The Wellness Council of America (WELCOA) argues that the health care system as it currently exists will bankrupt American business and their employees. How so? Let’s look at some statistics:

  • The cost of healthcare has increased to 274 times what it was in 1950 even though the average cost of all other goods and services increased only eight times. If we translated those numbers to our grocery bill, we would be paying $80.20 for a dozen eggs and $24.20 for a roll of toilet tissue.
  • The Department of Health and Human Services published a report, “Health, United States 2004” citing that at least half of all Americans are on at least one prescription drug. For our elderly population, that jumps to three or more prescriptions.
  • As many as 129 million Americans under the age of 65 have medical problems that would have marked them for higher health care premiums or rejection by insurance companies (prior to PPACA)
  • Ninety-one percent of hospitals report overcrowding

By 2020, it is estimated that we will have shortages of:

  • 85,000 to 96,000 primary care physicians
  • One million nurses
  • 157,000 pharmacists

1,500,000,000,000 Insurance claims:

  • Include a 30% error rate
  • 15% of those claims are “lost”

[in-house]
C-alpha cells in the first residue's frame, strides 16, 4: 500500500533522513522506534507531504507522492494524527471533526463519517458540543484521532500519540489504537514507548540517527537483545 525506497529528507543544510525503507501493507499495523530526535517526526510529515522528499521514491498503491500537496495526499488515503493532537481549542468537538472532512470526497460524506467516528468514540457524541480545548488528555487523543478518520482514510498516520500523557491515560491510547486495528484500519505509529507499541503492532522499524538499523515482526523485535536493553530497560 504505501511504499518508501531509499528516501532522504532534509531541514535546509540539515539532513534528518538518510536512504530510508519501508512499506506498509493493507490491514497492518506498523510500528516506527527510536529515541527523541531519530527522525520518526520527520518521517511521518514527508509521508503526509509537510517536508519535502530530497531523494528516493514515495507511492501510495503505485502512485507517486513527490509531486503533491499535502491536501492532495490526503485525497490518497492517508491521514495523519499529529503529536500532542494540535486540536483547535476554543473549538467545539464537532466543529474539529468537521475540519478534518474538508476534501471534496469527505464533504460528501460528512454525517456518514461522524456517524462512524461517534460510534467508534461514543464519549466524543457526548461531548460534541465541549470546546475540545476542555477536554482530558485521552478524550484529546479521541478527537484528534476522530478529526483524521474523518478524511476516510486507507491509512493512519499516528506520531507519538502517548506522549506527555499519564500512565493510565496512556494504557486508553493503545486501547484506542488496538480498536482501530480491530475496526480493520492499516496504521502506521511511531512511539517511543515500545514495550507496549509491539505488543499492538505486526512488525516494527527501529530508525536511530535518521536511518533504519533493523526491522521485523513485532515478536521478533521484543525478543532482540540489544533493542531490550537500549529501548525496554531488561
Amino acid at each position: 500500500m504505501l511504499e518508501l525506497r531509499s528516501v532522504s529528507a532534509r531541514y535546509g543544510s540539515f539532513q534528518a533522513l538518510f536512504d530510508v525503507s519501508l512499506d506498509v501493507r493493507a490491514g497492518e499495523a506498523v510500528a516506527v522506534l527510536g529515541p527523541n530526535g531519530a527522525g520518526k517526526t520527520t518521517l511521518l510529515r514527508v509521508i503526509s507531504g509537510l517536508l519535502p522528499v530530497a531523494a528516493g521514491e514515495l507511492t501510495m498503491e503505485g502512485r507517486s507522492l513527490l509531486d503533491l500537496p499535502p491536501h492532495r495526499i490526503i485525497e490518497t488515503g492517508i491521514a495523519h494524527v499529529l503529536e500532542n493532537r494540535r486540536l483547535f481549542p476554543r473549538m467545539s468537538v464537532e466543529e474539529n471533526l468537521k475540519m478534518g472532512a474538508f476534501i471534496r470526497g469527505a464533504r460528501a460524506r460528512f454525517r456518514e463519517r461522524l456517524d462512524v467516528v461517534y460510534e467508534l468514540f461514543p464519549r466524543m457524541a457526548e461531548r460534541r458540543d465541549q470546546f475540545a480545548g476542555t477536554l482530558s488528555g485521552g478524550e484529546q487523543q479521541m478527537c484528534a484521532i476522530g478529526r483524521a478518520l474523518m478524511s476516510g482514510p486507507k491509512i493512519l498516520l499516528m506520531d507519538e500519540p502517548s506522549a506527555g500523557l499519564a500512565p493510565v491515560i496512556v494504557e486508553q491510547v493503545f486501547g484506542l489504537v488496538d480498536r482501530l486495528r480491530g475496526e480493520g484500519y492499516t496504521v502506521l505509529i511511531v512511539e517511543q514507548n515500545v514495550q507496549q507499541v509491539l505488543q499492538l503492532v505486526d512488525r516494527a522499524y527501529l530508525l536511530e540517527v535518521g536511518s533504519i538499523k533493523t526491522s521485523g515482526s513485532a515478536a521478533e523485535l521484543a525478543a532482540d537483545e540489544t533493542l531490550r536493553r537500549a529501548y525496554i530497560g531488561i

Some more shocking statistics:

  • Studies suggest that approximately 100,000 people die each year from the side effects associated with prescription drugs
  • Another 100,000 deaths annually are attributed to medical errors#
  • The annual premium in 2008 for an employer-sponsored health plan covering a family of four averaged $12,500
  • In 2008, premiums for employer-based health insurance rose by two times the rate of inflation for employers with 25 or more employees – more for smaller employers
  • Health care coverage is a company’s largest expense outside of payroll

“But what’s becoming better understood is that our health care crisis is fundamentally a business problem.” — John Hammergren, “Skin in the Game”

Does this all mean that medical treatment has no place in our health plan? ABSOLUTELY NOT!

Combining medical treatment with self-care and behavior modifications to address the root cause of any degenerative illness is the only way to achieve sustainable change. A comprehensive wellness program that includes education, wellness coaching, and solid business plan for implementation will create a positive Return on Investment for large and small companies. Additionally, we have to look at all of the factors that play a role in degenerative illness – such as stress, depression, culture, the food industry, and sleep deprivation.

This problem is more complex than push-ups and portion control, and the solution requires thinking outside of the box.

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article references:

“An Unhealthy America: Economic Burden of Chronic Disease” Milken Institute
“100,000 Americans Die Each Year from Prescription Drugs, While Pharma Companies Get Rich“,Alternet, June 24, 2010